Jodie Foster: We need to love in wake of Me Too
Oscar-winner Jodie Foster has said being a child star helped her avoid being the victim of abuse and said we have to “love our brothers and fathers” in the wake of the Me Too movement.
The 55-year-old actress and director, who had her big break when she was just 12 and starred in Martin Scorsese’s film Taxi Driver, said people must find a way to move forward.
She told Porter Edit: “This is a transitional period, and it’s just so painful. You really have to have a plan for truth and reconciliation.
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“We can’t put every man over 30 in jail. We have to love our brothers and fathers and come to an understanding about how we got here and who wer are going to be together.”
Ms Foster added that she believes her mother and her own child-star status insulated her from the perils of Hollywood.
She said: “Working from the time I was three, supporting my family by the time that I was seven, super-strong mom, over-confident personality, celebrity young enough that I learned to be stand-offish.
“There’s a whole bunch of reasons why I didn’t have the same path as someone who came to Hollywood at 22 with two cents in her pocket.
Her “super strong mom”, Evelyn Ella Almond, also spurred Foster to achieve out of a fear of abandonment.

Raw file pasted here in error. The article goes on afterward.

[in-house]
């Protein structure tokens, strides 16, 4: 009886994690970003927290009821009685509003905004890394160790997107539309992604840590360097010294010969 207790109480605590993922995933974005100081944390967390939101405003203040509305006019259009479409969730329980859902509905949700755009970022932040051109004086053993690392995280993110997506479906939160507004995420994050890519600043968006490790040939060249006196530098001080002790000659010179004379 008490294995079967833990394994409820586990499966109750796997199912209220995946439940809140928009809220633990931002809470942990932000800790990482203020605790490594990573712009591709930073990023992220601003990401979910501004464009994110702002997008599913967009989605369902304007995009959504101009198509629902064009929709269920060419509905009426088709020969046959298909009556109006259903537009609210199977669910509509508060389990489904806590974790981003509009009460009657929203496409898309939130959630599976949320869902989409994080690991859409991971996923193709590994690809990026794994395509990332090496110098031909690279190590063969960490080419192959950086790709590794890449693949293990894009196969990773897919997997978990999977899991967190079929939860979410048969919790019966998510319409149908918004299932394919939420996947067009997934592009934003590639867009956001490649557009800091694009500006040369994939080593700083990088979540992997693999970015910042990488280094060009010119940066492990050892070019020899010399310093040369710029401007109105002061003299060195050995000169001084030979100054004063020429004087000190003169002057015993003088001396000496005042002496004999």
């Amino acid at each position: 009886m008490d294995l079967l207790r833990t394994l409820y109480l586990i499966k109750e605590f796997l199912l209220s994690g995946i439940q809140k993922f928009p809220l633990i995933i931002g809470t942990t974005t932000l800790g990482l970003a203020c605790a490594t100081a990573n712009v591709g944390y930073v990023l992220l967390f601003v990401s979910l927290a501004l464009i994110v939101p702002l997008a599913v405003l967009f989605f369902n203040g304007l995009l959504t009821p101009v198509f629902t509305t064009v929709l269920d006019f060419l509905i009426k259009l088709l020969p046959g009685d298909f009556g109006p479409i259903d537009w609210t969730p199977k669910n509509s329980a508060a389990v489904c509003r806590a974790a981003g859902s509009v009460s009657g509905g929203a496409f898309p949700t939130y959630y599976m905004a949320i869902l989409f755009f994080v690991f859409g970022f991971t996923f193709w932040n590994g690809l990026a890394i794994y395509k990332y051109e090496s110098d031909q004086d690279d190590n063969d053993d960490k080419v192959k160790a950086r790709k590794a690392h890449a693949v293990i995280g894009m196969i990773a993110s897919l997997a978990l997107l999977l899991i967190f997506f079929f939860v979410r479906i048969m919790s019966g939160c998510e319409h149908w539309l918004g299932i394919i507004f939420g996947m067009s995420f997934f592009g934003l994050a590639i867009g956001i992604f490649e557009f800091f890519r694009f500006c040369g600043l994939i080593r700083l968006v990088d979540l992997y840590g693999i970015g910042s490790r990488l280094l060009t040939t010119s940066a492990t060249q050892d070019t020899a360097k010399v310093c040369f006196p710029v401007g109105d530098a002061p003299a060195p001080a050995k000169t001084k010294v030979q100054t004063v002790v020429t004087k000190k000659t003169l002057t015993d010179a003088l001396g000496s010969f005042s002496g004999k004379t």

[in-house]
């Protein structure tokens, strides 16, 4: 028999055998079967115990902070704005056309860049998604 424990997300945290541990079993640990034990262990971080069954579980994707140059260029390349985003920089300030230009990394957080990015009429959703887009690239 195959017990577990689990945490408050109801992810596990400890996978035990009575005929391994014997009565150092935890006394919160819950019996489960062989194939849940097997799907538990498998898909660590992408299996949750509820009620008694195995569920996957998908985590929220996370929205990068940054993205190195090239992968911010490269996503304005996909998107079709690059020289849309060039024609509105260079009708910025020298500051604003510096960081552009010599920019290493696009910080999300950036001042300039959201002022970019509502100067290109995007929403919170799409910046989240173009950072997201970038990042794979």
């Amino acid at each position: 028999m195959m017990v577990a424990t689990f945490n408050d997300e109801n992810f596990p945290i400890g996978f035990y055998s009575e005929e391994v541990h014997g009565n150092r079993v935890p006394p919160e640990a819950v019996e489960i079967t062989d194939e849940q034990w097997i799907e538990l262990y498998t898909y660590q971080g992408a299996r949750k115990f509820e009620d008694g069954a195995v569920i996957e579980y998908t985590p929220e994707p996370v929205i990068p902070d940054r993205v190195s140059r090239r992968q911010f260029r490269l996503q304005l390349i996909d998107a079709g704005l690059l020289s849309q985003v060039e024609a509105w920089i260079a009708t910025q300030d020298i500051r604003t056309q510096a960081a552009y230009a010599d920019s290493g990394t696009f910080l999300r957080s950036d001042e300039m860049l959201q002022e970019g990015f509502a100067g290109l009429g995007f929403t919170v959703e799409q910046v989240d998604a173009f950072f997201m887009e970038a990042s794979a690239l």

“You operate on this primordial thing: If Mom goes crazy or is in a heap on the floor, or if she doesn’t have any money, she is going to leave me,” explained the actress, who won Oscars for her lead roles in Silence Of The Lambs and The Accused.
“That’s always having to get straight A’s, to be the best at everything, checking every single box, so my mom won’t leave me.
“I still feel that now, which is weird because my mom has dementia.”
Foster said she believes the film industry is now changing, but she still tries to help others share the benefit of her experience.
She said: “I do reach out sometimes to women in the industry. And men, too, who I can see would benefit from the experience I have had about surviving in tact.
“If there is anything that I have to be a role model about, it is prioritising my own self-worth and psychological health above all.”
She added: “Not only is our culture evolving, but we are, too.
“I don’t think there is a woman I know who doesn’t look back on when they were 15, 16, 17 or 18, who doesn’t put their hand on their head and say: ‘Why did I do that? Why was I like that?”
“At least my kids’ schools are supporting the right programs. These kids are really grilled about consent.”
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